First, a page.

According to executives, the use of advanced technology provides deeper insight into areas of increased risk, provides better benchmarking and increases data coverage.

The majority of executives also say that advanced technology improves their customer experience (94%).

Perhaps this is the reason why most executives (58%) view external auditors as more technologically advanced than internal finance functions. Only 8% of executives think their own use of technology is more advanced.

These results do not surprise Flynn.

“We need to be able to prepare, perform and execute audits for companies across a broad spectrum,” he says. “Things move with them, but [also] anticipating where they are going.

While agreeing with Flynn’s assessment, Christian Peo, National Managing Partner, Audit Quality and Professional Practice, KPMG, believes it is equally important to pay close attention to this minority of senior finance executives. the technological avant-garde.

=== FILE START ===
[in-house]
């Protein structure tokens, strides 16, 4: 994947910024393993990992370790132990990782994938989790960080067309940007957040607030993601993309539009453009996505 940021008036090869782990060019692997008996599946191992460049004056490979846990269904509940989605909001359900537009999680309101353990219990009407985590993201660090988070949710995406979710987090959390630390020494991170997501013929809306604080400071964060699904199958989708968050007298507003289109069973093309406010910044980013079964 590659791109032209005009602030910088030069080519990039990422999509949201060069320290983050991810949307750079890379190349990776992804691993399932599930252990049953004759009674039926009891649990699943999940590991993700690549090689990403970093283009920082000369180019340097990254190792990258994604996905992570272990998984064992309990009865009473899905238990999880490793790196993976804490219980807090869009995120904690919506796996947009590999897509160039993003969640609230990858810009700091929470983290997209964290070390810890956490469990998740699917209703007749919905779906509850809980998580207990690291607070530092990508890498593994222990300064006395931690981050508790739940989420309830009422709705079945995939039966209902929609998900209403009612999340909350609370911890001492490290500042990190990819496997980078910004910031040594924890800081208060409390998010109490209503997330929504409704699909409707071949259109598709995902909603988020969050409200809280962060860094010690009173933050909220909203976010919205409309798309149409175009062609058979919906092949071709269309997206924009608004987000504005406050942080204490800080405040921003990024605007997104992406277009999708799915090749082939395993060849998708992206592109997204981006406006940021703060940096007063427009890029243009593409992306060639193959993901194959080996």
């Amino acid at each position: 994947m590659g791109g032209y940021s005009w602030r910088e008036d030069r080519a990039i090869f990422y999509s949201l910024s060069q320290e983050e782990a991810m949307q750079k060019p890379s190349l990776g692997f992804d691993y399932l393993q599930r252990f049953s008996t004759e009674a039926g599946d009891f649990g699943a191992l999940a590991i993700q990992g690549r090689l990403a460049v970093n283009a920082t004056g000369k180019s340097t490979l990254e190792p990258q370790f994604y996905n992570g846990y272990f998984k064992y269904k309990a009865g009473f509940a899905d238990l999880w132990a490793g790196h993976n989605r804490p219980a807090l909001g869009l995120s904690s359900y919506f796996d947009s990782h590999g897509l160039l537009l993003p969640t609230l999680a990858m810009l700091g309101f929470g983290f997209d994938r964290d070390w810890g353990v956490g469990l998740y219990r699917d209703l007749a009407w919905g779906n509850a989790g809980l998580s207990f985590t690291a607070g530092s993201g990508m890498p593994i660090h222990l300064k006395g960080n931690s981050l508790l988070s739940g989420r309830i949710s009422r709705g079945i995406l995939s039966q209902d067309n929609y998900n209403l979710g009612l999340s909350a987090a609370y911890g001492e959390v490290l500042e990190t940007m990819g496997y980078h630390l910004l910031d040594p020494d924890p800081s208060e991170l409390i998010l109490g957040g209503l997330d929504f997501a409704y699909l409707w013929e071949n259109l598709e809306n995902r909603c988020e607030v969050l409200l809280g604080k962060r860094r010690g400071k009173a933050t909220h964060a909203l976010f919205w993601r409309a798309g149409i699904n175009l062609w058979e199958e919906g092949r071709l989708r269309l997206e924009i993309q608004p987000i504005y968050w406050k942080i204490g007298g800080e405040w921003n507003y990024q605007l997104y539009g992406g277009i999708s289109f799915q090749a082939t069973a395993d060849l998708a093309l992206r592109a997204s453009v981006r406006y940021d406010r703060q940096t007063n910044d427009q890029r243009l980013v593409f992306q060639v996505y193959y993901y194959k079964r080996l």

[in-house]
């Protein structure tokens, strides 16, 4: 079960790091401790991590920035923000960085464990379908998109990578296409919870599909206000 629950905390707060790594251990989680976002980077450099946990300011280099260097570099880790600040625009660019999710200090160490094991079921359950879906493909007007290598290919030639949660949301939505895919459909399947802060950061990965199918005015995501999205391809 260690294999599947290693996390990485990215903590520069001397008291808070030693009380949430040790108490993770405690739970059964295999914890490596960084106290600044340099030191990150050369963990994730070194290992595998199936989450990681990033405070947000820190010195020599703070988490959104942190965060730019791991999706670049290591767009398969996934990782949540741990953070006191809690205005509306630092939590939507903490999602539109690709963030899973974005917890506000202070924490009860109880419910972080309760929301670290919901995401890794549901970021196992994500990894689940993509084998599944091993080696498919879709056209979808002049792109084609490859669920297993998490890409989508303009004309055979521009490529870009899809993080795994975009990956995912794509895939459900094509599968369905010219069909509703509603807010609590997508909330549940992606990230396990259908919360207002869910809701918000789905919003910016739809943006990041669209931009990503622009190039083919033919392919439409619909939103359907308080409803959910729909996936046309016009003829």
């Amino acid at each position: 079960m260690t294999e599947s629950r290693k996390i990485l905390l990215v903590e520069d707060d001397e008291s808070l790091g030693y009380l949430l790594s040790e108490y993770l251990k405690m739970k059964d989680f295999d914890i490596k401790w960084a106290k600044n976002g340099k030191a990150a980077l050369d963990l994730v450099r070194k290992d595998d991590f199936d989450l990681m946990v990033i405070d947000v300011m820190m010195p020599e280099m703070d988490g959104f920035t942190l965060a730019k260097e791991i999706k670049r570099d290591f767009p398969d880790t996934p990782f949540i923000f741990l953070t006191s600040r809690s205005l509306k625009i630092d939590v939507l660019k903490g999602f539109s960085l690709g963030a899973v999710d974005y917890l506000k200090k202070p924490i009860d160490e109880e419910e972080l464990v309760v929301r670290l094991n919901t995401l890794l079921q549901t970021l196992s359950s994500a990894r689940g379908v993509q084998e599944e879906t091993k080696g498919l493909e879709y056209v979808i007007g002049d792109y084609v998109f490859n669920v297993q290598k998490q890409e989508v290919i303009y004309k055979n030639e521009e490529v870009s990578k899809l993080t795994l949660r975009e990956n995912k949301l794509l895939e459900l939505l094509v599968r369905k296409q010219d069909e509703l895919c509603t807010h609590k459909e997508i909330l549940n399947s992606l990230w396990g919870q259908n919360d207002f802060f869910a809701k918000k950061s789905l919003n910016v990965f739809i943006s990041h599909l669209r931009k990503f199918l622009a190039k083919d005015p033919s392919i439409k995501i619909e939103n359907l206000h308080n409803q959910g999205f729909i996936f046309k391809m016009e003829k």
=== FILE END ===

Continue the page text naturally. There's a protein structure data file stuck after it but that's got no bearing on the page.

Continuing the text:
“To keep pace with these 8% who are changing and innovating so quickly, we need to invest and spend time and live up to how they are changing,” says Peo. “We have to follow them and we have to spend – it is an opportunity to improve the quality of the audit. “

So where should external auditors invest to stay current and meet these heightened expectations?

“Data and analysis,” explains Paquette. “60 to 70% of controls should be automated in the next five to ten years. … We are also evolving our audit approach with the companies we audit.

The future of talent

Conversations about AI and automation often center on the risk to human jobs: will robots replace humans? The answer, of course, is “No”. Automation will change the way many industries operate, but the “human factor” will prove irreplaceable in some functions.